- `lin_maximum/3`
local_minima(+ObjF) is semidet
Succeeds if the value of objective function ObjF can be constrained to be a local minimum, i.e, it's "slope" is 0 in every dimension; otherwise fails. This requires that a partial derivative of ObjF exists for each variable. `local_minima` should be executed prior to a call to `clpBNR:global_minimum` using the same objective function, e.g.,
```?- X::real(0,10), OF=X**3-6*X**2+9*X+6, local_minima(OF), global_minimum(OF,Z).
OF = X**3-6*X**2+9*X+6,
X:: 3.00000000000000...,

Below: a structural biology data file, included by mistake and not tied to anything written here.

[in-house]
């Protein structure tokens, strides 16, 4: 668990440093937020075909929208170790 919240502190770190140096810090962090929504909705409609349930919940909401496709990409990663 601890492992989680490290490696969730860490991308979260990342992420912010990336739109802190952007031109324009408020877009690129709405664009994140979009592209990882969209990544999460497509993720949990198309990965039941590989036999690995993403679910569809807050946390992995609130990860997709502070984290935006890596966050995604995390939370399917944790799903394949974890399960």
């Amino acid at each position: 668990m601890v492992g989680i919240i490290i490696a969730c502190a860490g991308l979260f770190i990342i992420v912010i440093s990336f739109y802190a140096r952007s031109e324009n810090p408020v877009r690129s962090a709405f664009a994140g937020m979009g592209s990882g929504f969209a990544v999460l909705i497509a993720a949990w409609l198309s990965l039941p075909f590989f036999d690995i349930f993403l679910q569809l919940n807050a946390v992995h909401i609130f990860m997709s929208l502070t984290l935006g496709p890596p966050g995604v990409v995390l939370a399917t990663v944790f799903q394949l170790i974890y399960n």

Z:: 6.000000000000... .```

Using any local optima predicate can significantly improve performance compared to searching for global optima (`clpBNR:global_`*) without local constraints.

- `clpBNR:local_minima/2`
local_maxima(+ObjF) is semidet
Succeeds if the value of objective function ObjF can be constrained to be a local maximum, i.e, it's "slope" is 0 in every dimension; otherwise fails. This requires that a partial derivative of ObjF exists for each variable. `local_maxima` should be executed prior to a call to `clpBNR:global_maximum` using the same objective function, e.g.,
```?- X::real(0,10), OF=X**3-6*X**2+9*X+6, local_maxima(OF), global_maximum(OF,Z).
OF = X**3-6*X**2+9*X+6,
X:: 1.000000000000000...,
Z:: 10.0000000000000... .```
- `clpBNR:local_maxima/2`
local_minima(+ObjF, +Constraints:{}) is semidet